Jo Frost is the Supernanny. Basically, she takes unruly kids and the parents they walk all over and turns them into rule-abiding, behaved families. This woman does not sugar coat the truth, she tells the parent exactly what she sees and advises them on how to fix it.
The first episode of her new show Jo Frost: Extreme Parental Guidance, centered around an issue that has plagued poor parents for about 30 years now… violent video games and their effect on children.
She, along with a doctor, conducted an experiment. 40 boys were asked to play a game for 20 minutes. Half of them played a football game, the other half played a FPS war game, then they had to watch some violent news footage and get their heart rate monitored.
The boys who played the FPS shooter didn’t react as much to the news footage as the boys who played the (probably) Madden football game. According to Jo, only 20 minutes of a violent game was enough to desensitize the boys to violence in real life and perhaps make it easier for them to commit violent acts of their own.
Later on in the program, the boys were being questioned by the doctor. He knocked over a cup of pencils (accidently) during their conversation about the games to gauge how empathetic each child would be to the plight of the perilous pencils now rolling around on the floor. Forty percent of the boys who played the FPS shooter picked up the pencils, thus showing that not only were they desensitized to violence, they were desensitized to being helpful… and less empathetic, I suppose. Eighty percent of the other group cleaned up the mess.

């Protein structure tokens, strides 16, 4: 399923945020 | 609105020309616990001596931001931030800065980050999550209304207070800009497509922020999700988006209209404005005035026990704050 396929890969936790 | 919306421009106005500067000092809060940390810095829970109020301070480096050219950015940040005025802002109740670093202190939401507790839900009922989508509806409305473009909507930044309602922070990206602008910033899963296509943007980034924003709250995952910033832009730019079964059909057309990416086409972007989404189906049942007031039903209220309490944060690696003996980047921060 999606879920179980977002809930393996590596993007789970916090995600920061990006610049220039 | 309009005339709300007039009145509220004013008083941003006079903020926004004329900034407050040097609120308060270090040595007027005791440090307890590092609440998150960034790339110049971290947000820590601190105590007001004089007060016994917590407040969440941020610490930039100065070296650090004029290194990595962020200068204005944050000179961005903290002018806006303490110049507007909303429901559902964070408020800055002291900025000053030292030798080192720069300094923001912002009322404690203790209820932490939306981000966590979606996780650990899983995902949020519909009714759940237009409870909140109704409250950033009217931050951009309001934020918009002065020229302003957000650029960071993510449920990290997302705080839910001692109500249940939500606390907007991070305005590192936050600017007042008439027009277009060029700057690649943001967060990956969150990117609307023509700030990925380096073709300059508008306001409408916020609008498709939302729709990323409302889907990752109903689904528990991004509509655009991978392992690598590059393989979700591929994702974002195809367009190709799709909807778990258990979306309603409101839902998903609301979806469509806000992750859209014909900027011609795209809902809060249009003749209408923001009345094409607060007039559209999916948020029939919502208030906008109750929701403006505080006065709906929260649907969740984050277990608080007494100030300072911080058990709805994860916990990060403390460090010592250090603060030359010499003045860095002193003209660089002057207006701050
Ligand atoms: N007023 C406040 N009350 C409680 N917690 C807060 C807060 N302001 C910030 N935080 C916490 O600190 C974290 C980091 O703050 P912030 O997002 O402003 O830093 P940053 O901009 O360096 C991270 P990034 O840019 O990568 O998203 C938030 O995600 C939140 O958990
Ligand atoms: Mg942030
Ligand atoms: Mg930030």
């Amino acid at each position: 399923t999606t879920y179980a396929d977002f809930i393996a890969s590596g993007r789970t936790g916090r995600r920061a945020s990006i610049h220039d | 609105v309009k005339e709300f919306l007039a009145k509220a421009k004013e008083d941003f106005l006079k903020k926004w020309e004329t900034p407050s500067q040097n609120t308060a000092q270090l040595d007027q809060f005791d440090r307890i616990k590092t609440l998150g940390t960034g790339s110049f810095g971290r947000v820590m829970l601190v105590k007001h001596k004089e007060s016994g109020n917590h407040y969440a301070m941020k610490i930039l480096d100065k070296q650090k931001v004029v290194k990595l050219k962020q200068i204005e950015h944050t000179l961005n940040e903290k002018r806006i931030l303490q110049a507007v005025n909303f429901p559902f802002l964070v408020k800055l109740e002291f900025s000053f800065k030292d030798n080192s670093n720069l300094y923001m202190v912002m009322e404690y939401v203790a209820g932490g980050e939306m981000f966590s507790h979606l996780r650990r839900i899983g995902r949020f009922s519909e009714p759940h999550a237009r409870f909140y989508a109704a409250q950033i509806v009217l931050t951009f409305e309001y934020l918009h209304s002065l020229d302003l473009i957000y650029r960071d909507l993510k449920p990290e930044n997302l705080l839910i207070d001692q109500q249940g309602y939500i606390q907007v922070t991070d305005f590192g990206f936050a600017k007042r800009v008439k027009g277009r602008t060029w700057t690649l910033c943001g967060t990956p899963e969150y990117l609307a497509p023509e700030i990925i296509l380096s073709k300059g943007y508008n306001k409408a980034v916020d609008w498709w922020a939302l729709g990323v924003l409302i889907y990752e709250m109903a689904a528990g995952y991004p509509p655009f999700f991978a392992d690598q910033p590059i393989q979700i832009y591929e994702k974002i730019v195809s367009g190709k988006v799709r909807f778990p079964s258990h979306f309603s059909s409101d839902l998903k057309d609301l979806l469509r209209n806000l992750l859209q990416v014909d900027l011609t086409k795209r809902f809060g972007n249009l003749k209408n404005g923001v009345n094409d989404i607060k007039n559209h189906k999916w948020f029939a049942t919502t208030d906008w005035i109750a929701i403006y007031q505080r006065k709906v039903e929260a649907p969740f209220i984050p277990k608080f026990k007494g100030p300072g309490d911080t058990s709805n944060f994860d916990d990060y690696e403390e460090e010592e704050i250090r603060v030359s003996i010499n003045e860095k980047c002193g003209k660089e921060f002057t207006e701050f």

If I were to apply the results of this study to my own life, I would be a war monger. I have played hours and hours of Gears of War Horde with two of my favorite guys, and delight in the dismemberment of my enemies. I have Fairytale Fights, self described as Ultra Violent but cute!, sitting next to my 360 calling over to me. I giggled when I threw bodies around in Bioshock to stun/kill enemy splicers. Hey, guess what. I hate killing spiders and most insects, unless they’re out to get me. I hate hurting people, unless they’re hurting me, and I cherish the life of myself and those around me, and would never, ever willingly take one.
Like the source article says, correlation is not validation. These kids were placed in a clinical environment and then questioned. This would make anyone uncomfortable, so the results, in my opinion, are skewed. We knew nothing of the children’s family and social life, which is a large impact on anyone and shapes the person and his or her behavior.
It’s really easy to blame problems on something else. Until parents, guardians and people in society that blindly agree with the “video games are evil!!” sentiment really look into the issue for themselves, this opinion will float around and people like me will keep on writing about it, and railing against it.
In 20 years a real study might come out that validates the video games = evil people idea. If that happens, I will eat my words. And then probably go play a FPS shooter, or something.